On Monday 20 March from 10.15am, the Federal Court in Melbourne will hear a long-awaited challenge to the lengthy delays that plague freedom of information (FOI) requests being reviewed by the Australian Information Commissioner.
This case brought by former Senator Rex Patrick goes to the heart of how the Australian FOI system works and will have far-reaching implications for the rights of journalists, civil society organisations and the wider public to access government information, hold leaders and decision-makers to account, and understand what is being done in their name.
Ensuring that people can access government information in a timely manner through the FOI system is an essential part of a healthy democracy, but in Australia, the FOI system is broken. At the federal level, government bodies routinely reject FOI requests on spurious grounds and FOI administration is plagued by excessive delays at every stage. These delays effectively enable government bodies to shield their activities from scrutiny, particularly as the newsworthiness and value of information typically is often reduced over time. In fact Leo Hardiman resigned as Commissioner earlier this month citing an inability to function within the current system.
Former Independent Senator Rex Patrick currently has over 20 contested FOI applications awaiting review by the Information Commissioner, some of which have been sitting with the Information Commissioner for over three years (a full term of government) awaiting a decision. Some of the outstanding FOI’s include:
- Oil and gas processing options for the Greater Sunrise oil and gas resources in the Timor Sea,
- National Radioactive Waste Management Facility ministerial briefs.
- Foreign Investment Review Board Decision and Conditions on the sale of Bellemy Australia to China Menguniu Dairy Company
- Baseline schedule and milestone payment details for Snowy 2.0
- AHPPC information COVID-19 on border closures
- Gas reservation policy ministerial brief
- Stage three tax cuts ministerial brief
Currently the Information Commissioner is under no legal obligation to reach a decision within a specific period of time. Mr Patrick has brought this case to the Federal Court, challenging the Information Commissioner’s failure to make a decision. Mr Patrick is arguing that under Australian law, public decision-makers like the Information Commissioner are required to act without unreasonable delay. On this basis, he is asking the Federal Court to decide how long the Information Commissioner can take to make review decisions, and under what circumstances these kinds of delays are unreasonable.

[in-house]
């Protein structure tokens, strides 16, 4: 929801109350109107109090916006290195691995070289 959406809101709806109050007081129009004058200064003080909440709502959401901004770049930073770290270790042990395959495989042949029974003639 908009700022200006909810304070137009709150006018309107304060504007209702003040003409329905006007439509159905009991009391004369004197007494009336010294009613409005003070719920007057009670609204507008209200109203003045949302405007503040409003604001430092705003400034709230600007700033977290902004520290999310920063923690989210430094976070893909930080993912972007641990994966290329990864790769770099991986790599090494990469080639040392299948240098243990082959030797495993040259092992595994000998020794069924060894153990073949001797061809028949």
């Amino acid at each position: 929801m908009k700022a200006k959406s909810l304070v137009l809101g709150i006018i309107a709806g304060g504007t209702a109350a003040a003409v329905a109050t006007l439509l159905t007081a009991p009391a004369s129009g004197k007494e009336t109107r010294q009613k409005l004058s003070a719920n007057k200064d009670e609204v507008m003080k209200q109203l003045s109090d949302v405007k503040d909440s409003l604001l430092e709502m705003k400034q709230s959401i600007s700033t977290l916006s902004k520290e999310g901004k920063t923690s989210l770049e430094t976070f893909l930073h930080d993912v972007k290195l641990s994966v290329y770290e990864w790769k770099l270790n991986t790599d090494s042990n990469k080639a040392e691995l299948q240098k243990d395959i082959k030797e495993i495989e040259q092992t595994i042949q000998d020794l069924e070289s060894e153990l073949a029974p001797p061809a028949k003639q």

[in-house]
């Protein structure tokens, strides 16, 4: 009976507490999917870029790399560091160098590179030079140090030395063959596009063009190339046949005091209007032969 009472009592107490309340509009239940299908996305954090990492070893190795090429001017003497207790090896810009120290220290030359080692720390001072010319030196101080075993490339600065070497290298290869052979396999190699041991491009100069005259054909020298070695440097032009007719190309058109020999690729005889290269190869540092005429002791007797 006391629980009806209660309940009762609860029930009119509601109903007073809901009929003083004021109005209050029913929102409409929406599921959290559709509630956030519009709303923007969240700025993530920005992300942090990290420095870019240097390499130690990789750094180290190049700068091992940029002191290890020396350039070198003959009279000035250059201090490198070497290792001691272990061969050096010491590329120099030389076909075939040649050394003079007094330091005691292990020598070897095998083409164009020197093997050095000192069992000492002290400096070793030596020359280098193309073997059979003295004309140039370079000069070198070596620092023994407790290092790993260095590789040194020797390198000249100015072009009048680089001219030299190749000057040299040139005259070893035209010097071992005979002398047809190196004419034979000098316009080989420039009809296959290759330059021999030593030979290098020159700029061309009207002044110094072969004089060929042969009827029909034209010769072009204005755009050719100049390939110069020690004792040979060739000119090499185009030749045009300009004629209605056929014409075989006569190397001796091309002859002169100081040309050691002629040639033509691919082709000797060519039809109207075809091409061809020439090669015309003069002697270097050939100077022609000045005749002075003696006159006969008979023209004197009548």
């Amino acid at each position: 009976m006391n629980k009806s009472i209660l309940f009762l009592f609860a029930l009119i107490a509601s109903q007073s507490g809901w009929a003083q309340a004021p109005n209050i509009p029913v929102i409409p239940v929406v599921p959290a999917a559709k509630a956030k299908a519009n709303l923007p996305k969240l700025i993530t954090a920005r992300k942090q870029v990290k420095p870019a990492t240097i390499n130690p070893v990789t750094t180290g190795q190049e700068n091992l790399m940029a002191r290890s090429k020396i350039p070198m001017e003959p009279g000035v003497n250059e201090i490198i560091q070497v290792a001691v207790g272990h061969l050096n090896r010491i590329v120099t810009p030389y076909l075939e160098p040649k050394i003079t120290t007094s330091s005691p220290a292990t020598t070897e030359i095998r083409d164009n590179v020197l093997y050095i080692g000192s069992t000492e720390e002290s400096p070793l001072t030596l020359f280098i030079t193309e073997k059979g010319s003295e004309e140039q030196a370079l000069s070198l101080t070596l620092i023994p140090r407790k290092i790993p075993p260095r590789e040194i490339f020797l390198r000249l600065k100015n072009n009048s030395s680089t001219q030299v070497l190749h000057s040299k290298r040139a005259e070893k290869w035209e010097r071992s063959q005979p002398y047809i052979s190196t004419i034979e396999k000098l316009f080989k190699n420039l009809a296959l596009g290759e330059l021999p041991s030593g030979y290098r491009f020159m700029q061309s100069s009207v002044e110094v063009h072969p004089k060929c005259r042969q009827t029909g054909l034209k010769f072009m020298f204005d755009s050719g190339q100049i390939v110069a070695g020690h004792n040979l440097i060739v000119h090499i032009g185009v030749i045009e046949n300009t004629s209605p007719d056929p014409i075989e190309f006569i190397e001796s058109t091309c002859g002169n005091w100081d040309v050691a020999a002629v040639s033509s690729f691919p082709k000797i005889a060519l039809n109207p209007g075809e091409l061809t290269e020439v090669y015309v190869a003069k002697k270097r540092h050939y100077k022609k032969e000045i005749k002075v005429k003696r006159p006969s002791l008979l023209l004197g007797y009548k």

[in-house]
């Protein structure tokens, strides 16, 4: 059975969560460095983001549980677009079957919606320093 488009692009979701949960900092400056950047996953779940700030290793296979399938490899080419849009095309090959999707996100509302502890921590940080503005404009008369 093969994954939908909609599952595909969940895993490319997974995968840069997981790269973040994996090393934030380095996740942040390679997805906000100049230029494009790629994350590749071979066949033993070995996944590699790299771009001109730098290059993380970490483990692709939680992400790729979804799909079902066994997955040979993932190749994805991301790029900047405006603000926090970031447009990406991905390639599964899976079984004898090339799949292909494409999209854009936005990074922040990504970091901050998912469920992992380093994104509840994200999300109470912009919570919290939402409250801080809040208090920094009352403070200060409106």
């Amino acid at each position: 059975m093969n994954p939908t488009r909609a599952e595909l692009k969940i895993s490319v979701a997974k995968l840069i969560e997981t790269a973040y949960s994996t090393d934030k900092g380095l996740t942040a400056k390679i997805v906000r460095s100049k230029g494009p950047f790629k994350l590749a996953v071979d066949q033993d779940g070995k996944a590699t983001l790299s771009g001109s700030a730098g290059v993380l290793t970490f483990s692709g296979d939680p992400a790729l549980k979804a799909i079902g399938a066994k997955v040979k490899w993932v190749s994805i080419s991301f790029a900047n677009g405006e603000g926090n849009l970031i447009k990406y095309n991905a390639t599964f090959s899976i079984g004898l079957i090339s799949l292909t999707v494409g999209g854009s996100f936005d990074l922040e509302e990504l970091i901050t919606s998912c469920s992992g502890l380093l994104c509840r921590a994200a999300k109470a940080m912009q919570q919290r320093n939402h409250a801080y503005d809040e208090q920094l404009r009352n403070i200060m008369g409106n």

Rex Patrick says, “Delay is the enemy of FOI. The Information Commissioner is still processing FOI review requests that are almost 5 years old. Five years of delay on FOI reviews turns information that would otherwise be useful to engage in policy debates or conduct government oversight into information useful only to historians. Agencies can say ‘no’ to releasing information under FOI knowing fully aware that once it enters the Office of the Australian Information, the information is buried for another three to five years”.
This important case has the potential to help everyone who uses the FOI system by forcing the Information Commissioner to act more quickly. This outcome would mean faster access to information for everyone who uses the FOI system, and in turn, greater government accountability.
An upcoming report from The Australia Institute will highlight how urgently a review of Australia’s FOI system and culture is needed. It finds that FOI decisions cost twice as much as they used to, three in 10 FOI decisions are late and, when reviewed, one in two turns out to be wrong. Polling shows that four in five Australians (79%) believe that a 3 month wait on FOI request reviews is too long. The Australia Institute’s Democracy & Accountability Program Director, Bill Browne, says: “Australia's democracy needs consequences for departments that abuse the FOI system, and a watchdog that is willing and able to hold them to account. Public servants and ministers have taken advantage of the FOI system to delay and hold back information that is in the public interest, and that the public is entitled to by law”.
Grata Fund is an advocacy partner supporting this case. Isabelle Reinecke, Executive Director, Grata Fund says: ”Access to information, and the ability to scrutinise government is absolutely essential to a healthy functioning democracy. Unreasonable delays from the OAIC in reviewing decisions ultimately conceals information by preventing time sensitive public airing of information that is proper and necessary to hold public officials to account -- this case tackles that roadblock in the FOI system.”
It is expected that a decision by the Federal Court in the Rex Patrick FOI case will be reached later this year.
For more information or to request interviews please contact:
Terri King at Pitch on 0488036740 or [email protected]
Available for interview:
- Rex Patrick, Director, Transparency Warrior
- Isabelle Reinecke, Executive Director, Grata Fund
There will be a doorstop at the Federal Court in Melbourne at 9.45am on the morning of Monday 20 March.
ABOUT GRATA FUND
Grata Fund is Australia’s first specialist non-profit strategic litigation incubator and funder. Grata develops, funds, and builds sophisticated campaign architecture around high impact, strategic litigation brought by people and communities in Australia. We focus on communities, cases and campaigns that have the potential to break systemic gridlocks across human rights, climate action and democratic freedoms.